Next, the minimum guaranteed traffic of one VC after the other within each period T is served. Cells are served from one connection, e.g., VC1, the corresponding weight W1 being decremented by one each time a cell is served. The serving of cells from VC1 continues until either W1 falls to 0 because the guaranteed MCR1 has been met for this period T, or until VC1's queue is empty, i.e., there are no more cells to be served for VC1. Note that each time a cell is served, the buffer space it occupied is re-allocated to an incoming cell.

The process repeats for VC2, VC3, etc. until all connections have been serviced such that the guaranteed MCR for each connection has been met.

Alternatively, the traffic can be distributed more evenly by serving the minimum guaranteed traffic of each VC in a round-robin fashion, as the following pseudocode illustrates:

Algorithm 2:

For j=1, 2, . . . , N

Wj=Wj+(MCRi×T)

While Wi≧1 for at least some VCi whose queue is non-empty

If Wj≧1 AND the queue of VCj is non-empty

serve one cell of VCj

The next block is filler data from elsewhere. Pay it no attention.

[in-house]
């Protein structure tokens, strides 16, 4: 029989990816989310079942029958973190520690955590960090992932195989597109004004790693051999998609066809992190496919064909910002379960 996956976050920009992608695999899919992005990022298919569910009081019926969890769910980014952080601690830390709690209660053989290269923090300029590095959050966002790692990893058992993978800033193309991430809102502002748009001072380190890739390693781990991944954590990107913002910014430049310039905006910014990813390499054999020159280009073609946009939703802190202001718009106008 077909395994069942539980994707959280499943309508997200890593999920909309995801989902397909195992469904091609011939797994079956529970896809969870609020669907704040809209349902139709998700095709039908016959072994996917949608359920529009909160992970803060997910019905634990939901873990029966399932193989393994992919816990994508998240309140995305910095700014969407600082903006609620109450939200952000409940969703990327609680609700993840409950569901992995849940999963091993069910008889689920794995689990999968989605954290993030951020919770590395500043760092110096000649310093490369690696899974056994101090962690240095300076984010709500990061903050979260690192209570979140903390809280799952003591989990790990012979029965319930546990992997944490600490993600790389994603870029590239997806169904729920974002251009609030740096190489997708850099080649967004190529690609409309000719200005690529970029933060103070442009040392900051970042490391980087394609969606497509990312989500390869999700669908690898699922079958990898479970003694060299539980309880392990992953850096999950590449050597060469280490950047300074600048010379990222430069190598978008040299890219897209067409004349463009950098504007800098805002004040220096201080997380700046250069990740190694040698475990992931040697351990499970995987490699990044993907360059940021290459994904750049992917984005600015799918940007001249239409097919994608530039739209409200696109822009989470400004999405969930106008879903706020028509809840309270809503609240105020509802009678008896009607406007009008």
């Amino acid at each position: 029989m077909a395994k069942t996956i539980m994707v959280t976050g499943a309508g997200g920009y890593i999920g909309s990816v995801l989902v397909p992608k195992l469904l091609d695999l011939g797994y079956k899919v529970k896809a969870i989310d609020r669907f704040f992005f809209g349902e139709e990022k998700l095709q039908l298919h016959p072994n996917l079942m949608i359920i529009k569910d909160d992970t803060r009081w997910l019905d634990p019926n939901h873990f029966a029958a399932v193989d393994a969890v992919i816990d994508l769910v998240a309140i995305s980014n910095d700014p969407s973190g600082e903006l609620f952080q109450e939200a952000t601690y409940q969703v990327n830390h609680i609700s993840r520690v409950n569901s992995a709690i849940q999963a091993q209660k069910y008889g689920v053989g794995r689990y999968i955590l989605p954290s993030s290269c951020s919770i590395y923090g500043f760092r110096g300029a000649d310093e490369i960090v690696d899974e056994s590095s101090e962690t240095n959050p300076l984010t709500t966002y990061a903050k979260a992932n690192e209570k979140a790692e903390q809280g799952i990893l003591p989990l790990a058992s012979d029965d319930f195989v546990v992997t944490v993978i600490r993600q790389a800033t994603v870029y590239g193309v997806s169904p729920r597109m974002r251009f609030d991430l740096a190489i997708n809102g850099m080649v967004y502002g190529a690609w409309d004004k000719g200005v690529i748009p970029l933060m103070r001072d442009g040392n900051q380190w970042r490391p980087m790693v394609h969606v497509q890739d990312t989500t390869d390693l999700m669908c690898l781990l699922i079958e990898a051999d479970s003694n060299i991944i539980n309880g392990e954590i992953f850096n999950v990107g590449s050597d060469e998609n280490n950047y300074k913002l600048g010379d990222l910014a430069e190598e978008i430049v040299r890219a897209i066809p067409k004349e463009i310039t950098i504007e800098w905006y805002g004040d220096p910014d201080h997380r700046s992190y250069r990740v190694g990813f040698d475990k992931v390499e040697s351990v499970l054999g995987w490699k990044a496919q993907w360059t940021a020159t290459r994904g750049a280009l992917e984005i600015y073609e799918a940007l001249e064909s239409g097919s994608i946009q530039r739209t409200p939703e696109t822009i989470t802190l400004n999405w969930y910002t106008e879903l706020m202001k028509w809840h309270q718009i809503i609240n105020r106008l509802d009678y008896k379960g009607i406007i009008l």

go to the next VC

End of MCR Scheduling

The above MCR scheduling algorithms require that any VC can be served at any time, and thus they rely heavily on the use of per-VC queuing. As discussed below, a virtual queuing embodiment approximates this scheduling algorithm with the use of a shared FIFO queue.

The UBR and GFR services do not specify any congestion control mechanism at the ATM layer. When traffic such as TCP or User Datagram Protocol (UDP) is transported over UBR or GFR, cells are simply discarded when there is a buffer shortage during network congestion. Since each discarded cell is likely to belong to a different packet, a significant number of transmitted packets may have already been corrupted by cell loss and thus need to be retransmitted, resulting in a substantial waste of bandwidth and degradation of throughput.